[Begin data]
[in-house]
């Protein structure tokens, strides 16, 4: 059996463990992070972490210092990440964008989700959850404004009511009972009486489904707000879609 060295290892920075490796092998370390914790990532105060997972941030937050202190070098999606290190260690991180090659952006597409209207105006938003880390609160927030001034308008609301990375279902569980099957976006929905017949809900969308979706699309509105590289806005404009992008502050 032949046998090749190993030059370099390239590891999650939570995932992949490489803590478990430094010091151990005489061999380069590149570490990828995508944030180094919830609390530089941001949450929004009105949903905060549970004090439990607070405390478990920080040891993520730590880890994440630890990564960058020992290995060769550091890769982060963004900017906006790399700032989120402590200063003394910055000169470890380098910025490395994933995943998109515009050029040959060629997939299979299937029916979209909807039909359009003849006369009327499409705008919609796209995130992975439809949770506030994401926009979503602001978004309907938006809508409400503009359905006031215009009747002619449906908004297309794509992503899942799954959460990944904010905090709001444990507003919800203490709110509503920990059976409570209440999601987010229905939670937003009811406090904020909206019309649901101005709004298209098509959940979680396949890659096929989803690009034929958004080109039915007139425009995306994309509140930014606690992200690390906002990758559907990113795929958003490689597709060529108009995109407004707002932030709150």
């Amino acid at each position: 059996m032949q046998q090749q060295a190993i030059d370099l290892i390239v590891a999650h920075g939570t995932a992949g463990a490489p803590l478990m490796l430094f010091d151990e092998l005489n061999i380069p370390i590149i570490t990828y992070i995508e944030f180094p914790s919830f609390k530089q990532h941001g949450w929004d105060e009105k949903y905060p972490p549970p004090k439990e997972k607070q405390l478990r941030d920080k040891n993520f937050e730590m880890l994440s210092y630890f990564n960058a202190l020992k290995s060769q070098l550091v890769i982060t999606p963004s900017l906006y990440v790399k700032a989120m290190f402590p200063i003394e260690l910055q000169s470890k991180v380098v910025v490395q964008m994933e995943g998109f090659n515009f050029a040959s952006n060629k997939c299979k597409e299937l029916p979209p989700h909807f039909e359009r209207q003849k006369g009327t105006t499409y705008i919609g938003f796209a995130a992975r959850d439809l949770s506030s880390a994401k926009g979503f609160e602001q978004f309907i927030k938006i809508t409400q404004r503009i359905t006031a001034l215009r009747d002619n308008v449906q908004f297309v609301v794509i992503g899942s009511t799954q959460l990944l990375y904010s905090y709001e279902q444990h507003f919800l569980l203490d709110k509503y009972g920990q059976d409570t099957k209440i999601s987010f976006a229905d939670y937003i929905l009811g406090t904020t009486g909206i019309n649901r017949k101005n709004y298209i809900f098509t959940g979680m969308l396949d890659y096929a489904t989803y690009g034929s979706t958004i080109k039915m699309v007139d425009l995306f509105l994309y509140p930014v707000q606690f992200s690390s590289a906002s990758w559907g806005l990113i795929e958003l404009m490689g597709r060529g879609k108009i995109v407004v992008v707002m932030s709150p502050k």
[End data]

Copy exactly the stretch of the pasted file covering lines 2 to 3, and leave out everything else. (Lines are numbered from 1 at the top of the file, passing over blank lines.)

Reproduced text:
């Protein structure tokens, strides 16, 4: 059996463990992070972490210092990440964008989700959850404004009511009972009486489904707000879609 060295290892920075490796092998370390914790990532105060997972941030937050202190070098999606290190260690991180090659952006597409209207105006938003880390609160927030001034308008609301990375279902569980099957976006929905017949809900969308979706699309509105590289806005404009992008502050 032949046998090749190993030059370099390239590891999650939570995932992949490489803590478990430094010091151990005489061999380069590149570490990828995508944030180094919830609390530089941001949450929004009105949903905060549970004090439990607070405390478990920080040891993520730590880890994440630890990564960058020992290995060769550091890769982060963004900017906006790399700032989120402590200063003394910055000169470890380098910025490395994933995943998109515009050029040959060629997939299979299937029916979209909807039909359009003849006369009327499409705008919609796209995130992975439809949770506030994401926009979503602001978004309907938006809508409400503009359905006031215009009747002619449906908004297309794509992503899942799954959460990944904010905090709001444990507003919800203490709110509503920990059976409570209440999601987010229905939670937003009811406090904020909206019309649901101005709004298209098509959940979680396949890659096929989803690009034929958004080109039915007139425009995306994309509140930014606690992200690390906002990758559907990113795929958003490689597709060529108009995109407004707002932030709150």
């Amino acid at each position: 059996m032949q046998q090749q060295a190993i030059d370099l290892i390239v590891a999650h920075g939570t995932a992949g463990a490489p803590l478990m490796l430094f010091d151990e092998l005489n061999i380069p370390i590149i570490t990828y992070i995508e944030f180094p914790s919830f609390k530089q990532h941001g949450w929004d105060e009105k949903y905060p972490p549970p004090k439990e997972k607070q405390l478990r941030d920080k040891n993520f937050e730590m880890l994440s210092y630890f990564n960058a202190l020992k290995s060769q070098l550091v890769i982060t999606p963004s900017l906006y990440v790399k700032a989120m290190f402590p200063i003394e260690l910055q000169s470890k991180v380098v910025v490395q964008m994933e995943g998109f090659n515009f050029a040959s952006n060629k997939c299979k597409e299937l029916p979209p989700h909807f039909e359009r209207q003849k006369g009327t105006t499409y705008i919609g938003f796209a995130a992975r959850d439809l949770s506030s880390a994401k926009g979503f609160e602001q978004f309907i927030k938006i809508t409400q404004r503009i359905t006031a001034l215009r009747d002619n308008v449906q908004f297309v609301v794509i992503g899942s009511t799954q959460l990944l990375y904010s905090y709001e279902q444990h507003f919800l569980l203490d709110k509503y009972g920990q059976d409570t099957k209440i999601s987010f976006a229905d939670y937003i929905l009811g406090t904020t009486g909206i019309n649901r017949k101005n709004y298209i809900f098509t959940g979680m969308l396949d890659y096929a489904t989803y690009g034929s979706t958004i080109k039915m699309v007139d425009l995306f509105l994309y509140p930014v707000q606690f992200s690390s590289a906002s990758w559907g806005l990113i795929e958003l404009m490689g597709r060529g879609k108009i995109v407004v992008v707002m932030s709150p502050k």